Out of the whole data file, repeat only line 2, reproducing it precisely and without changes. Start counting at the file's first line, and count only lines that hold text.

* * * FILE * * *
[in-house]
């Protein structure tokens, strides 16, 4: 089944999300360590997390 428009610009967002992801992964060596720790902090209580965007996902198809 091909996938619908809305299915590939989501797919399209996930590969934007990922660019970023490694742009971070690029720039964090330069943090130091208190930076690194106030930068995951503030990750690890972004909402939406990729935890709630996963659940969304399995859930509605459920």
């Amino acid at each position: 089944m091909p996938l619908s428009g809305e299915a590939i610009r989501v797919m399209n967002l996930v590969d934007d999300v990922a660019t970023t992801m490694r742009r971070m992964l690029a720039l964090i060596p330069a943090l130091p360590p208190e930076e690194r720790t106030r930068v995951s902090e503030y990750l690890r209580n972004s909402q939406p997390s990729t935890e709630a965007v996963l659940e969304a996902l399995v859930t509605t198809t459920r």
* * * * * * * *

């Protein structure tokens, strides 16, 4: 089944999300360590997390 428009610009967002992801992964060596720790902090209580965007996902198809 091909996938619908809305299915590939989501797919399209996930590969934007990922660019970023490694742009971070690029720039964090330069943090130091208190930076690194106030930068995951503030990750690890972004909402939406990729935890709630996963659940969304399995859930509605459920």